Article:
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BILL NIGHY (Davy Jones) delighted international audiences with his scene-stealing turn as aging rocker Billy Mack in Richard Curtis' "Love, Actually,” which won him a British Academy of Film and Television Arts Award for Best Supporting Actor. In the same year, he won a BAFTA Best Actor TV Award for the series "State of Play.” He also received the Los Angeles Critics Circle Award for Best Supporting Actor in "I Capture the Castle,” "Love, Actually,” "AKA” and "The Lawless Heart.” His work in Peter Cattaneo's "Lucky Break” brought him a Best Supporting Actor nomination from the British Independent Film Awards, as did his chilling performance in Fernando Mireilles' "The Constant Gardener” in 2005. Nighy has twice won the Evening Standard's Peter Sellers Award for Best Comedy Performance: in 1998's hit ensemble comedy "Still Crazy” and in 2004 for "Love, Actually.”

Nighy was born in Caterham, Surrey, England. Originally determined to become a journalist, he switched careers after he trained at the Guildford School of Dance and Drama, soon winning roles on stage, screen and radio. He appeared in Tom Stoppard's "Arcadia” and David Hare's "Skylight” and "Blue/Orange” at the National Theatre, and he played the role of Sam Gamgee in the original BBC radio production of "The Lord of the Rings.”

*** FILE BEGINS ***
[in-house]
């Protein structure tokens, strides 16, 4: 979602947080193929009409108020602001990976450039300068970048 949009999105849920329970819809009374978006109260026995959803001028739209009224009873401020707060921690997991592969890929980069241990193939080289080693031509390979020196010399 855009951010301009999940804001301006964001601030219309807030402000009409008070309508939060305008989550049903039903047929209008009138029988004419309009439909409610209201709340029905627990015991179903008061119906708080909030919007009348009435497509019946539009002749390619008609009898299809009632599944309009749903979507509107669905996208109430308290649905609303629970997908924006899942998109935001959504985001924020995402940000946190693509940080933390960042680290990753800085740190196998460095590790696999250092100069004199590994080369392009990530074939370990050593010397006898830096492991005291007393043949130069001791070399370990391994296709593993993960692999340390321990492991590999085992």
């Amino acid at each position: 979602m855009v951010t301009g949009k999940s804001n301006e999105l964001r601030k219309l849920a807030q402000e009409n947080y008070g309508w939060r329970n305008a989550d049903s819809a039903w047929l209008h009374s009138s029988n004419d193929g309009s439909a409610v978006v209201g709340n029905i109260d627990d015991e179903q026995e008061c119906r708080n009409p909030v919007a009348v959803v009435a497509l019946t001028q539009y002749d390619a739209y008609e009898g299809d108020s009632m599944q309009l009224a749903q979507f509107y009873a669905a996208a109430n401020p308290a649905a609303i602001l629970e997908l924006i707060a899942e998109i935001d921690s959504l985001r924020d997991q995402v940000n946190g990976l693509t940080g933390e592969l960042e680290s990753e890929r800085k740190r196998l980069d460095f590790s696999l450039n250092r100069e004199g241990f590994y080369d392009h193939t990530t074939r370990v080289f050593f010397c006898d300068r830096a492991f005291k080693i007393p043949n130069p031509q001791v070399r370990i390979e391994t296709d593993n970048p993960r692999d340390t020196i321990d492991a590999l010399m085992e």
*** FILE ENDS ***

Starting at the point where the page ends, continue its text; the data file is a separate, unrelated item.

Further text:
His numerous feature-film credits have included "Eye of the Needle,” "Curse of the Pink Panther,” "The Little Drummer Girl,” "Fairy Tale: A True Story,” "Underworld” and, more recently, Working Title's acclaimed zombie comedy "Shaun of the Dead,” "The Hitchhiker's Guide to the Galaxy,” "Underworld: Evolution,” "Stormbreaker” and "Notes on a Scandal.”

On British television, Nighy has appeared in the series "Fox,” "Agony,” "Making News,” "The Men's Room,” "The Maitlands,” "Kiss Me Kate” and "State of Play,” the miniseries "Reilly: Ace of Spies,” "The Last Place on Earth,” "Eye of the Storm,” "The Canterbury Tales” and "He Knew He Was Right,” and the TV movies "Easter 2016,” "Hitler's S.S.: Portrait in Evil,” "Agatha Christie's ‘Thirteen at Dinner,'” "Longitude,” "The Lost Prince,” "The Young Visiters” and "The Girl in the Café,” the latter bringing him a 2004 Golden Globe® nomination for Best Actor in a Mini-Series or Motion Picture Made for Television.

In 2001, Nighy earned a Laurence Olivier Theatre Best Actor Award nomination for his role in the National Theatre production of Joe Penhall's "Blue/Orange.”


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